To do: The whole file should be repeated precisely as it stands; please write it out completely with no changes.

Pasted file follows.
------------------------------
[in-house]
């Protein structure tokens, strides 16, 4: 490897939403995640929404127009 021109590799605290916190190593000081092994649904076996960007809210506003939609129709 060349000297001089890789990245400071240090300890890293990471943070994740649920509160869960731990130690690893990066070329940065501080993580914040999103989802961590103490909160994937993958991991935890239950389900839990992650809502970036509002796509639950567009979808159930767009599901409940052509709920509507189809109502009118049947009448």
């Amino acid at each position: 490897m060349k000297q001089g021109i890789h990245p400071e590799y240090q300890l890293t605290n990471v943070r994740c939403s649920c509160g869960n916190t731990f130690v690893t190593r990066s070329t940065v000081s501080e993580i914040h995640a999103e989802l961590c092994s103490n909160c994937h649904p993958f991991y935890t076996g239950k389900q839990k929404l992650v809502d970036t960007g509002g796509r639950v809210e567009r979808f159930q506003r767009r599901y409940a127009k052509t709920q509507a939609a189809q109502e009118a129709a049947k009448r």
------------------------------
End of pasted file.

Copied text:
[in-house]
């Protein structure tokens, strides 16, 4: 490897939403995640929404127009 021109590799605290916190190593000081092994649904076996960007809210506003939609129709 060349000297001089890789990245400071240090300890890293990471943070994740649920509160869960731990130690690893990066070329940065501080993580914040999103989802961590103490909160994937993958991991935890239950389900839990992650809502970036509002796509639950567009979808159930767009599901409940052509709920509507189809109502009118049947009448």
């Amino acid at each position: 490897m060349k000297q001089g021109i890789h990245p400071e590799y240090q300890l890293t605290n990471v943070r994740c939403s649920c509160g869960n916190t731990f130690v690893t190593r990066s070329t940065v000081s501080e993580i914040h995640a999103e989802l961590c092994s103490n909160c994937h649904p993958f991991y935890t076996g239950k389900q839990k929404l992650v809502d970036t960007g509002g796509r639950v809210e567009r979808f159930q506003r767009r599901y409940a127009k052509t709920q509507a939609a189809q109502e009118a129709a049947k009448r």